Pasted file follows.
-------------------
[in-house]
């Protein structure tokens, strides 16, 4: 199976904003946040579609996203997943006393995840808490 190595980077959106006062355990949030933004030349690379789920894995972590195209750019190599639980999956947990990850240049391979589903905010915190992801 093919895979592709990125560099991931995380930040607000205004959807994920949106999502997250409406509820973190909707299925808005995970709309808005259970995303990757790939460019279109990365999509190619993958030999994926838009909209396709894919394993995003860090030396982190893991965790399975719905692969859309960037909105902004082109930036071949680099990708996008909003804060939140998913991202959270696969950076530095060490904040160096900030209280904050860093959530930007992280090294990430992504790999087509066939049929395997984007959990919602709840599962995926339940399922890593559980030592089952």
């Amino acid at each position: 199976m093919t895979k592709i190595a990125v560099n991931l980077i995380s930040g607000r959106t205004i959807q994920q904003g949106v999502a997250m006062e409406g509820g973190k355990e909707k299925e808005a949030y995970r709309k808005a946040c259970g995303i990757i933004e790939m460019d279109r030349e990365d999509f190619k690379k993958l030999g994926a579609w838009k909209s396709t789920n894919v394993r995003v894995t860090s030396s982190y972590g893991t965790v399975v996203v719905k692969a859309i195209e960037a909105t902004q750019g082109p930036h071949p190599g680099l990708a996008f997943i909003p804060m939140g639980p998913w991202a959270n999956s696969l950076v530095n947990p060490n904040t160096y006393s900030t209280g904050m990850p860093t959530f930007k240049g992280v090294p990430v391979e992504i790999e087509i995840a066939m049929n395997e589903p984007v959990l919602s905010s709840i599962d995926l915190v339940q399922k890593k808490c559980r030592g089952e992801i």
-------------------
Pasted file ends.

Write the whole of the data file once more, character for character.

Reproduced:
[in-house]
């Protein structure tokens, strides 16, 4: 199976904003946040579609996203997943006393995840808490 190595980077959106006062355990949030933004030349690379789920894995972590195209750019190599639980999956947990990850240049391979589903905010915190992801 093919895979592709990125560099991931995380930040607000205004959807994920949106999502997250409406509820973190909707299925808005995970709309808005259970995303990757790939460019279109990365999509190619993958030999994926838009909209396709894919394993995003860090030396982190893991965790399975719905692969859309960037909105902004082109930036071949680099990708996008909003804060939140998913991202959270696969950076530095060490904040160096900030209280904050860093959530930007992280090294990430992504790999087509066939049929395997984007959990919602709840599962995926339940399922890593559980030592089952």
């Amino acid at each position: 199976m093919t895979k592709i190595a990125v560099n991931l980077i995380s930040g607000r959106t205004i959807q994920q904003g949106v999502a997250m006062e409406g509820g973190k355990e909707k299925e808005a949030y995970r709309k808005a946040c259970g995303i990757i933004e790939m460019d279109r030349e990365d999509f190619k690379k993958l030999g994926a579609w838009k909209s396709t789920n894919v394993r995003v894995t860090s030396s982190y972590g893991t965790v399975v996203v719905k692969a859309i195209e960037a909105t902004q750019g082109p930036h071949p190599g680099l990708a996008f997943i909003p804060m939140g639980p998913w991202a959270n999956s696969l950076v530095n947990p060490n904040t160096y006393s900030t209280g904050m990850p860093t959530f930007k240049g992280v090294p990430v391979e992504i790999e087509i995840a066939m049929n395997e589903p984007v959990l919602s905010s709840i599962d995926l915190v339940q399922k890593k808490c559980r030592g089952e992801i």